Xbox Adaptive controller with attachments

Assistive technology: Gaming via the Xbox Adaptive Controller


The Xbox Adaptive Controller is a groundbreaking device developed by Microsoft to make gaming more accessible to individuals with limited mobility. First conceptualized in an internal hackathon in 2014, the device underwent several adaptations before its final release to the public in 2018. Designed with extensive input from gamers with disabilities and advocacy organizations, the controller features large programmable buttons, multiple ports for external switches and peripherals, and customizable settings to accommodate a wide range of needs and preferences.

Historically, gamers with disabilities often faced significant barriers to play video games due to limited mobility or dexterity. Just in the United states, AbleGamers estimates that the gamers with disabilities community is more than 30 million strong and therefore a sizable community to design for.

Our goal was to make the device as adaptable as possible, so gamers can create a setup that works for them in a way that is plug-and-play, extensible, and affordable.

-Microsoft Wire (Official publication) 2018

Models of disability framework:

The Xbox Adaptive Controller reflects a shift from the traditional medical model of disability, which views disability as a deficiency within the individual, to a more inclusive and empowering social model of disability. According to the social model, disability is not solely a result of an individual’s impairment but is also influenced by societal barriers and attitudes. By providing a tool that enables individuals with disabilities to participate fully in gaming, the Xbox Adaptive Controller challenges the notion of disability as a limitation and instead emphasizes the importance of inclusive design and accessibility.

The Xbox Adaptive Controller also embodies the principles of the functional solutions model of disability in its approach. It seeks to address the physical limitations of users through a technologically-driven, results-oriented solution, which is central to the framework of the functional solutions model. Through its innovative design, the controller enables gamers with disabilities to not only overcome obstacles but also enhances convenience and flexibility by offering multiple input modes tailored to the individual user’s needs. In my personal opinion, providing choices and therefore autonomy to the user is an extremely important objective in accessible design.

How does it work?

Instead of a traditional controller layout, it features large programmable buttons and a multitude of ports for connecting external switches, buttons, joysticks, and other accessories.

Some of the most common types of devices that are typically used with the Xbox Adaptive Controller:
  • External Switches: External switches are one of the most common types of devices used with the XAC. These switches can be simple buttons or pads that users can press or activate using various body parts, such as hands, feet, or even head switches for individuals with limited mobility.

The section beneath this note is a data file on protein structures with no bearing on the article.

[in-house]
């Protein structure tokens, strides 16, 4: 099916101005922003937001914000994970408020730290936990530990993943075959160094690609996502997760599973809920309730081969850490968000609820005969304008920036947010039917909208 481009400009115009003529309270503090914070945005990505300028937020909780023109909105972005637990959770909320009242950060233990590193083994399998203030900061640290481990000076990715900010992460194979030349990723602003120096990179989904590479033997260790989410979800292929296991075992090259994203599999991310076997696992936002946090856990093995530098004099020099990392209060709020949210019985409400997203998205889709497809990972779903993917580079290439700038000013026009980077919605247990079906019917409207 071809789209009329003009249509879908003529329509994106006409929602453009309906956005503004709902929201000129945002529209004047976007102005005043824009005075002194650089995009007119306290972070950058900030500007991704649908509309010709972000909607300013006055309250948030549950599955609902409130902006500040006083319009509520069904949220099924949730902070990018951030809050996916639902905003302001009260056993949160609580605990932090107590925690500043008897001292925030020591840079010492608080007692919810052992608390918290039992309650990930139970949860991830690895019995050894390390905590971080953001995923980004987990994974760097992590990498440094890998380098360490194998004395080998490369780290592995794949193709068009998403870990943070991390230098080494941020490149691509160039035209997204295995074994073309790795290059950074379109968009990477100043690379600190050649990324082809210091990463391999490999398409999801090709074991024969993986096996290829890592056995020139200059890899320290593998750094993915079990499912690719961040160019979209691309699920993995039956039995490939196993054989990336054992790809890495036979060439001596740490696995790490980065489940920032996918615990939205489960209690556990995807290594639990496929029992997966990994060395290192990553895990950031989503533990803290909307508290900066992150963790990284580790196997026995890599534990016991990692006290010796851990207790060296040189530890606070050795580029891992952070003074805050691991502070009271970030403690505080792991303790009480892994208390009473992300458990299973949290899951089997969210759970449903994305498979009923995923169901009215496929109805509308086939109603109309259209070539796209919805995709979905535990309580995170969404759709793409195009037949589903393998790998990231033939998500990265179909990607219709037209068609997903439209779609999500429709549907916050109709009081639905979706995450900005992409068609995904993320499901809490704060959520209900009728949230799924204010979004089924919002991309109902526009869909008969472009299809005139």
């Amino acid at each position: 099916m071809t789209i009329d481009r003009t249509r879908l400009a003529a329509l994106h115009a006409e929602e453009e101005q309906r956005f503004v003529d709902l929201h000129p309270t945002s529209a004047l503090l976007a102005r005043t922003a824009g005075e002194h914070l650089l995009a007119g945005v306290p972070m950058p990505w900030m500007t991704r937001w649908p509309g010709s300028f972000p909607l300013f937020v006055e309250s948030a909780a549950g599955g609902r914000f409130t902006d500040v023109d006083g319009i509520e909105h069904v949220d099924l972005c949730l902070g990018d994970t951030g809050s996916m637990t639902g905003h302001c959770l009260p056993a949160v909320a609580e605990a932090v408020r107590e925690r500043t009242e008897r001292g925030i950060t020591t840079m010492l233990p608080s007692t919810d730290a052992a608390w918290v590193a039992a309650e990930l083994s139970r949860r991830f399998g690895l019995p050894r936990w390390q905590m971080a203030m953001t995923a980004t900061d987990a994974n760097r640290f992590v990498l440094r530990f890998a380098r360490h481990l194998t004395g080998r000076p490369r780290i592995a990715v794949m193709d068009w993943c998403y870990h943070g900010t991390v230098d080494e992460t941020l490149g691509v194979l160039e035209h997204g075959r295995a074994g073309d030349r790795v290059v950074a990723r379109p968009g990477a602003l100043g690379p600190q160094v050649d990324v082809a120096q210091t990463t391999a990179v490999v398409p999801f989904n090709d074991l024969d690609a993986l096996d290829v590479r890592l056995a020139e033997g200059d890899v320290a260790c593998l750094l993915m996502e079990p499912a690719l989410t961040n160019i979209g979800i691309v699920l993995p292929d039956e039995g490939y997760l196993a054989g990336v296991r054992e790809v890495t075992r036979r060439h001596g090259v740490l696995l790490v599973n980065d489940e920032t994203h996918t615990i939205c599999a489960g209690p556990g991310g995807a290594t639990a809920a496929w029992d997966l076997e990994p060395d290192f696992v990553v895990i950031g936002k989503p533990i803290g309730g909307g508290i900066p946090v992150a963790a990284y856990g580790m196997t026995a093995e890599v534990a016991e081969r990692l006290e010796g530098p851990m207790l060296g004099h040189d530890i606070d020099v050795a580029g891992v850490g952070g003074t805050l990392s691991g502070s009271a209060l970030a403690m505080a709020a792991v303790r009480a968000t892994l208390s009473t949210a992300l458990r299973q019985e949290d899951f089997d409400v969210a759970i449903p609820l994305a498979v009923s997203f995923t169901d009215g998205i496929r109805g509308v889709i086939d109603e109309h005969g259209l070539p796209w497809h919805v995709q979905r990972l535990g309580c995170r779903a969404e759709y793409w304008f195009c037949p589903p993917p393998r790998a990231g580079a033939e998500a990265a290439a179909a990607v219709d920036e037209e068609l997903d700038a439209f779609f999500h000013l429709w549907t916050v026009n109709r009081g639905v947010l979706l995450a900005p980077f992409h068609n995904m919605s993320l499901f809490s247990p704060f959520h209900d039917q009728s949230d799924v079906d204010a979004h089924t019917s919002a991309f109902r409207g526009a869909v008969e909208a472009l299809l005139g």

• Foot Pedals: Foot pedals are another popular option for users who may have limited hand mobility or prefer using their feet for certain controls. 
  • Joysticks and Thumbsticks: Joysticks and thumbsticks provide analog control input, allowing users to control movement and camera angles with precision. These devices can be particularly useful for users who require fine motor control adjustments or prefer the tactile feedback provided by analog sticks.
  • Sip-and-Puff Devices: Sip-and-puff devices enable users to control the XAC by inhaling (sipping) or exhaling (puffing) into a tube. By varying the intensity and duration of sips and puffs, users can trigger different commands and actions in games, providing a hands-free control option for individuals with severe mobility impairments.
  • Touchpads and Trackballs: These devices allow users to control on-screen cursor movements or perform gestures by sliding their fingers or palms across a touch-sensitive surface or rotating a trackball.
  • Button Boxes and Panels: Button boxes and panels feature an array of buttons, switches, and other input controls arranged in a compact layout. These devices provide users with a centralized control interface for accessing a wide range of commands and functions without the need for multiple individual switches or devices.

Drawbacks and concerns:

While the Xbox Adaptive Controller represents a significant step towards a more inclusive gaming future, it does face limitations and accessibility concerns. Priced between $100 and $130, in addition to the cost of the Xbox One console itself (ranging from $380 to $650), it remains out of reach for many potential users. Furthermore, the external devices required to complement the adaptive controller are often prohibitively expensive, with popular switches and buttons retailing for upwards of $75 each.

One potential solution could be for Xbox to offer the adaptive controller as a replacement option for the standard controller upon request, thereby eliminating the need for users to purchase it separately.

In conclusion, there is a notable shift in the gaming industry towards greater consideration of accessibility. Beyond hardware improvements, game designers and related companies are increasingly recognizing the importance of incorporating accessibility requirements from game conceptualization itself, thereby striving to make games more inclusive and accommodating to a diverse range of players.


Xbox, P. S. H. O. (2018, November 13). Accessible Gaming with the Xbox Adaptive Controller – Xbox Wire. Xbox Wire.

Plugged in | Microsoft Story Labs. (n.d.). Plugged in | Microsoft Story Labs.

Joe Skrebels, Xbox Wire Editor-in-Chief. (2023, October 18). Xbox Continues to Champion the Gaming & Disability Community with New Accessibility Updates – Xbox Wire. Xbox Wire.